constructs would need to be escaped so they can be interpreted by rst
and not by yaml (or escaped for both yaml and rst if that’s your
desire). Each PR must use a new fragment file rather than adding to
an existing one, so we can trace the change back to the PR that introduced it.
To create a changelog entry, create a new file with a unique name in the
changelogs/fragments/ directory. The file name should include the PR number and a description of the change. It must end with the file extension
.yaml. For example:
A single changelog fragment may contain multiple sections but most will only contain one section. The toplevel keys (bugfixes, major_changes, etc) are defined in the config file <https://github.com/ansible/ansible/blob/devel/changelogs/config.yaml> for our release note tool. Here are the valid sections and a description of each:
Most changelog entries will be
minor_changes. When writing a changelog entry that pertains to a particular module, start the entry with
- [module name] - and include a link to the related issue if one exists.
Here are some examples:
bugfixes: - win_updates - fixed issue where running win_updates on async fails without any error
minor_changes: - lineinfile - add warning when using an empty regexp (https://github.com/ansible/ansible/issues/29443)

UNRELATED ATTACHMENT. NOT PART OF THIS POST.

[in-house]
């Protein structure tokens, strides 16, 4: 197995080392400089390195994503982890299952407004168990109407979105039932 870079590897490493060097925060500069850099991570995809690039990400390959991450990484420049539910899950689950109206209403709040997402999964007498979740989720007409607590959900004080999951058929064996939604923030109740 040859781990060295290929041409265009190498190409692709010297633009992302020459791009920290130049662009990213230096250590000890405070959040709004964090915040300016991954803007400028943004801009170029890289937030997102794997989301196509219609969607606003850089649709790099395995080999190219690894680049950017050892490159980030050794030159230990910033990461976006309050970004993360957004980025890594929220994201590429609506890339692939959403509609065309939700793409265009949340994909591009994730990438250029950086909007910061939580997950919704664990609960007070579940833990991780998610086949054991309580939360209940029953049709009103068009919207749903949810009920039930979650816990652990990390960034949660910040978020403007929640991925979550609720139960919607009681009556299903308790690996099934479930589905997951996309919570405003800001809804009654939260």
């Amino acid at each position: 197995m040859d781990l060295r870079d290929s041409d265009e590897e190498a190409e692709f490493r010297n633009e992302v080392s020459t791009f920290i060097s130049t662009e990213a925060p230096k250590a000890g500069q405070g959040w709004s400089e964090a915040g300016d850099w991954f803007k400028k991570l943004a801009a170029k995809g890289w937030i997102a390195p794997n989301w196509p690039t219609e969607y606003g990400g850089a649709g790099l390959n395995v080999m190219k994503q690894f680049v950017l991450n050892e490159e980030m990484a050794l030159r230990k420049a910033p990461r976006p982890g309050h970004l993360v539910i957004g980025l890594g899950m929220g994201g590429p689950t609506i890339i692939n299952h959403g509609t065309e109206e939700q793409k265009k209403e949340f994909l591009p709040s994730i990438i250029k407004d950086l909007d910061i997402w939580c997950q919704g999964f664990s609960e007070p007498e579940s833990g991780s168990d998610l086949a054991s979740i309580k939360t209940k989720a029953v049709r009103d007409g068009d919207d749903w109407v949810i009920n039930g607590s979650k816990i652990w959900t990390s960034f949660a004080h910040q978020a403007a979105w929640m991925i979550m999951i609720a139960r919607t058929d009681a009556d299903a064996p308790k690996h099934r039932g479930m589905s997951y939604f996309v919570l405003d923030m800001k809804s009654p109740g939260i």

bugfixes: - copy module - The copy module was attempting to change the mode of files for remote_src=True even if mode was not set as a parameter. This failed on filesystems which do not have permission bits.
You can find more example changelog fragments in the changelog directory for the 2.6 release. You can also find documentation of the format, including hints on embedding rst in the yaml, in the reno documentation.
Once you’ve written the changelog fragment for your PR, commit the file and include it with the pull request.
All Ansible PRs must be merged to the
devel branch first.
After a pull request has been accepted and merged to the
devel branch, the following instructions will help you create a
pull request to backport the change to a previous stable branch.
We do not backport features.
These instructions assume that:
stable-2.7is the targeted release branch for the backport
https://github.com/ansible/ansible.gitis configured as a
upstream. If you do not use a
upstream, adjust the instructions accordingly.
https://github.com/<yourgithubaccount>/ansible.gitis configured as a
origin. If you do not use a
origin, adjust the instructions accordingly.
Prepare your devel, stable, and feature branches:
git fetch upstream git checkout -b backport/2.7/[PR_NUMBER_FROM_DEVEL] upstream/stable-2.7
Cherry pick the relevant commit SHA from the devel branch into your feature branch, handling merge conflicts as necessary:
git cherry-pick -x [SHA_FROM_DEVEL]
Add a changelog fragment for the change, and commit it.
Push your feature branch to your fork on GitHub:
git push origin backport/2.7/[PR_NUMBER_FROM_DEVEL]
Submit the pull request for
The Release Manager will decide whether to merge the backport PR before the next minor release. There isn’t any need to follow up. Just ensure that the automated tests (CI) are green.
The choice to use
backport/2.7/[PR_NUMBER_FROM_DEVEL] as the
name for the feature branch is somewhat arbitrary, but conveys meaning
about the purpose of that branch. It is not required to use this format,
but it can be helpful, especially when making multiple backport PRs for
multiple stable branches.
If you prefer, you can use CPython’s cherry-picker tool to backport commits from devel to stable branches in Ansible. Take a look at the cherry-picker documentation for details on installing, configuring, and using it.